MAC addr filtering instead of WEP - safe?

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rainy-day

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Hi, I have an old linksys wireless router and a laptop with intel proset/wireless card. I can't get WEP to work. I've tried a million things, the short end of story is that nothing helps at all. I've spent last couple of days on it.. Anyway, I found that if I turn off WEP and set mac filter to the mac # of the card in the laptop, it does work. if I set the mac # to something else, I can't connect so it seems like it's safe. But is it as safe as WEP? Should I try to get WEP to work? I hate to spend more time on this but if it's unsafe I'll have to.. Please comment! thanks!!!
 

anlore2001

Andrew
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I don't see anything wrong with using this method of MAC filtering instead of the WEP. I use it on two networks I've set up and it appears to be bullet proof. Feel free to correct me if I'm wrong... but you should be fine.
 

cwwozniak

Chuck
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Hi rainy-day, and welcome to TSG.

Are you trying to keep an honest person from accidentally using your wireless network or trying to keep someone with a bit of hacking skills from getting in?

WEP and/or MAC filtering will keep the honest people out but will merely slow down someone wanting to get in.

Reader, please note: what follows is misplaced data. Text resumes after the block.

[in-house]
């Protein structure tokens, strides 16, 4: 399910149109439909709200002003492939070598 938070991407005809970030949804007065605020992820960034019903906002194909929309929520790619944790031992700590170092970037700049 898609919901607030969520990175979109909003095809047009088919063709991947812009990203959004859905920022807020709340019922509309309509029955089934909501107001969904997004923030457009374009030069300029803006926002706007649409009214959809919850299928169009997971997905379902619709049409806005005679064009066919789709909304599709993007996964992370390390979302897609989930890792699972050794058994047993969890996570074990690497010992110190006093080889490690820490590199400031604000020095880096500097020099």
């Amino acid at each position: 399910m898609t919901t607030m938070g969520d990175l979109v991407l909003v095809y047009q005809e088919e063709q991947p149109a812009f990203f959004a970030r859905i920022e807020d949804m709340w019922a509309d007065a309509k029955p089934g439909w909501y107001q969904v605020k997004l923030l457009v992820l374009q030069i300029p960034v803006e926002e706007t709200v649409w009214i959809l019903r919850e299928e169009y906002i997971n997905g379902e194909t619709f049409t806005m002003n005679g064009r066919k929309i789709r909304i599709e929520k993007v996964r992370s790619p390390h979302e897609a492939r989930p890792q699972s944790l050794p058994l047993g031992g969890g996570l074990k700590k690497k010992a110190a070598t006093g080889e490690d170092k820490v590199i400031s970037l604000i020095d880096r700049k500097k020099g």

When you are connected wirelessly to your router, someone sniffing your wireless traffic would only need a few minutes to crack the WEP key.

Your wireless data packets contain your MAC address and a hacker could easily extract it from the packets. As you have found out, modern networking hardware allows the user to set the MAC address to anything they want. The hacker could then clone your MAC address to their own wireless hardware. The two of you would have all kinds of communications errors if the hacker then tried to connect at the same time you were still connected.
 

rainy-day

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cwwozniak said:
Hi rainy-day, and welcome to TSG.

Are you trying to keep an honest person from accidentally using your wireless network or trying to keep someone with a bit of hacking skills from getting in?

WEP and/or MAC filtering will keep the honest people out but will merely slow down someone wanting to get in.

When you are connected wirelessly to your router, someone sniffing your wireless traffic would only need a few minutes to crack the WEP key.

Your wireless data packets contain your MAC address and a hacker could easily extract it from the packets. As you have found out, modern networking hardware allows the user to set the MAC address to anything they want. The hacker could then clone your MAC address to their own wireless hardware. The two of you would have all kinds of communications errors if the hacker then tried to connect at the same time you were still connected.
Hi Chuck, thanks for the reply.. I don't want people to slow down my connection by
getting on my network. If someone would connect and surf a few sites now and then,
I would not mind that.

In addition of course I would not like someone to crack into my network and for example
to install a keylogger and take my credit card #, etc. I have a file with passwords and
such things but it is encrypted.

What do you suggest is the best thing to do? How about 128bit WEP, is it more secure?
Can you point me to a good guide for securing a wireless network? thanks!
 

JohnWill